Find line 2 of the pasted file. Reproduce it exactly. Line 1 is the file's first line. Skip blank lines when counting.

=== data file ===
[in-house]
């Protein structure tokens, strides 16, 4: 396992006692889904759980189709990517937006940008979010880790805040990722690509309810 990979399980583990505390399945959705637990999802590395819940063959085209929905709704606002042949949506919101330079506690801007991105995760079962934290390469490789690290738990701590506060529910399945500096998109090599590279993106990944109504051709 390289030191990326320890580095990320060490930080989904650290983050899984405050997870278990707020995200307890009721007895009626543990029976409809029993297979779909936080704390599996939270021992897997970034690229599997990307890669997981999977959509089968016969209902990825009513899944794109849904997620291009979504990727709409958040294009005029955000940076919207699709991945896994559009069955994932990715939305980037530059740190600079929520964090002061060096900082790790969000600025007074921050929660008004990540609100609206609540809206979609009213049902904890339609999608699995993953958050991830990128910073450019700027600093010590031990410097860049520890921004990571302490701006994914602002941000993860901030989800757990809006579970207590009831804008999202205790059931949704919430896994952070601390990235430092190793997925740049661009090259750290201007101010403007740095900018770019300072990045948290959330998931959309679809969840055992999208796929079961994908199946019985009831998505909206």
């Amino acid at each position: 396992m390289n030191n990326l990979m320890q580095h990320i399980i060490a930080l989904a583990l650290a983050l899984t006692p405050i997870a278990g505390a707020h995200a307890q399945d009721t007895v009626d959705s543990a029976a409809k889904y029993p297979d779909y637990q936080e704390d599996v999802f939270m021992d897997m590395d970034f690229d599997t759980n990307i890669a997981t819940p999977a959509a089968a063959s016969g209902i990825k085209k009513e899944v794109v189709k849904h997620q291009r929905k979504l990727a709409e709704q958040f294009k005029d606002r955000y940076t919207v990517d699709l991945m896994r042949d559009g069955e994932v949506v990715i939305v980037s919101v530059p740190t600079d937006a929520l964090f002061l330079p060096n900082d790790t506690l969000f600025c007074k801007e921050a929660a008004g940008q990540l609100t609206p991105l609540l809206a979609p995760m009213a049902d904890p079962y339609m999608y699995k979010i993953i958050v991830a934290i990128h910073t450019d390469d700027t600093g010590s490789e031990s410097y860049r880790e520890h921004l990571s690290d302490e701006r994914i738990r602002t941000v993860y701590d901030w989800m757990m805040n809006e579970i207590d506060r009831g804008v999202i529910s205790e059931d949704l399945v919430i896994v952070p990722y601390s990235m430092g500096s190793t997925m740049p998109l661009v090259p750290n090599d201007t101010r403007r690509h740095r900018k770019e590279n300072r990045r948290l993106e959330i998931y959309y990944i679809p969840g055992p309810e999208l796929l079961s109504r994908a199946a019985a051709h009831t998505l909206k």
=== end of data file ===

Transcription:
């Protein structure tokens, strides 16, 4: 396992006692889904759980189709990517937006940008979010880790805040990722690509309810 990979399980583990505390399945959705637990999802590395819940063959085209929905709704606002042949949506919101330079506690801007991105995760079962934290390469490789690290738990701590506060529910399945500096998109090599590279993106990944109504051709 390289030191990326320890580095990320060490930080989904650290983050899984405050997870278990707020995200307890009721007895009626543990029976409809029993297979779909936080704390599996939270021992897997970034690229599997990307890669997981999977959509089968016969209902990825009513899944794109849904997620291009979504990727709409958040294009005029955000940076919207699709991945896994559009069955994932990715939305980037530059740190600079929520964090002061060096900082790790969000600025007074921050929660008004990540609100609206609540809206979609009213049902904890339609999608699995993953958050991830990128910073450019700027600093010590031990410097860049520890921004990571302490701006994914602002941000993860901030989800757990809006579970207590009831804008999202205790059931949704919430896994952070601390990235430092190793997925740049661009090259750290201007101010403007740095900018770019300072990045948290959330998931959309679809969840055992999208796929079961994908199946019985009831998505909206």